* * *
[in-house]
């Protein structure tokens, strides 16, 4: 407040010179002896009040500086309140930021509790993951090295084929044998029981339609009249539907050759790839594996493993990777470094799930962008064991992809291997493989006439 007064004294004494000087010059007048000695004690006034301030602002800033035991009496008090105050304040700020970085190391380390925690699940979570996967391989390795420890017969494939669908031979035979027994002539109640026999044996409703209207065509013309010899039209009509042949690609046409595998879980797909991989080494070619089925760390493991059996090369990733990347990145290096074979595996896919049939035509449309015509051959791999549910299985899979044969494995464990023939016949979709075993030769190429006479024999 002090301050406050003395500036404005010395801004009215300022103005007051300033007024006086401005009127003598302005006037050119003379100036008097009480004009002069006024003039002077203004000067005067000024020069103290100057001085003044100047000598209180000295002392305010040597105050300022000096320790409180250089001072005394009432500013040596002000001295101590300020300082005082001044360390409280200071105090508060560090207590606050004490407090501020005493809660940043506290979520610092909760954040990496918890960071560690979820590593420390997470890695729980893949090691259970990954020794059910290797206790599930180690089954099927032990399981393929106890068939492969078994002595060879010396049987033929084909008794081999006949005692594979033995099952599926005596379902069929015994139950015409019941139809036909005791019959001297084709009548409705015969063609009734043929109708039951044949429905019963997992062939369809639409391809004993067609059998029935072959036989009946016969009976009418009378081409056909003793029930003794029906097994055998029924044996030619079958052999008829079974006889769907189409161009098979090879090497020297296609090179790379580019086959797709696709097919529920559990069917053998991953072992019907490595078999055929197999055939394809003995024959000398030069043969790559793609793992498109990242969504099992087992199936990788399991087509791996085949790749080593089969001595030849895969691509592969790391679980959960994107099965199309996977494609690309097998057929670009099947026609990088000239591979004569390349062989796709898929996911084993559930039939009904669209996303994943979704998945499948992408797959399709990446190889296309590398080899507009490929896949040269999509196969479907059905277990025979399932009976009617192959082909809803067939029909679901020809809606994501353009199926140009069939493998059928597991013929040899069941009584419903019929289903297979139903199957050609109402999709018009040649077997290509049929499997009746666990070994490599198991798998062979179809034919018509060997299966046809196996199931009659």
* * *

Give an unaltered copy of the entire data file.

[in-house]
């Protein structure tokens, strides 16, 4: 407040010179002896009040500086309140930021509790993951090295084929044998029981339609009249539907050759790839594996493993990777470094799930962008064991992809291997493989006439 007064004294004494000087010059007048000695004690006034301030602002800033035991009496008090105050304040700020970085190391380390925690699940979570996967391989390795420890017969494939669908031979035979027994002539109640026999044996409703209207065509013309010899039209009509042949690609046409595998879980797909991989080494070619089925760390493991059996090369990733990347990145290096074979595996896919049939035509449309015509051959791999549910299985899979044969494995464990023939016949979709075993030769190429006479024999 002090301050406050003395500036404005010395801004009215300022103005007051300033007024006086401005009127003598302005006037050119003379100036008097009480004009002069006024003039002077203004000067005067000024020069103290100057001085003044100047000598209180000295002392305010040597105050300022000096320790409180250089001072005394009432500013040596002000001295101590300020300082005082001044360390409280200071105090508060560090207590606050004490407090501020005493809660940043506290979520610092909760954040990496918890960071560690979820590593420390997470890695729980893949090691259970990954020794059910290797206790599930180690089954099927032990399981393929106890068939492969078994002595060879010396049987033929084909008794081999006949005692594979033995099952599926005596379902069929015994139950015409019941139809036909005791019959001297084709009548409705015969063609009734043929109708039951044949429905019963997992062939369809639409391809004993067609059998029935072959036989009946016969009976009418009378081409056909003793029930003794029906097994055998029924044996030619079958052999008829079974006889769907189409161009098979090879090497020297296609090179790379580019086959797709696709097919529920559990069917053998991953072992019907490595078999055929197999055939394809003995024959000398030069043969790559793609793992498109990242969504099992087992199936990788399991087509791996085949790749080593089969001595030849895969691509592969790391679980959960994107099965199309996977494609690309097998057929670009099947026609990088000239591979004569390349062989796709898929996911084993559930039939009904669209996303994943979704998945499948992408797959399709990446190889296309590398080899507009490929896949040269999509196969479907059905277990025979399932009976009617192959082909809803067939029909679901020809809606994501353009199926140009069939493998059928597991013929040899069941009584419903019929289903297979139903199957050609109402999709018009040649077997290509049929499997009746666990070994490599198991798998062979179809034919018509060997299966046809196996199931009659």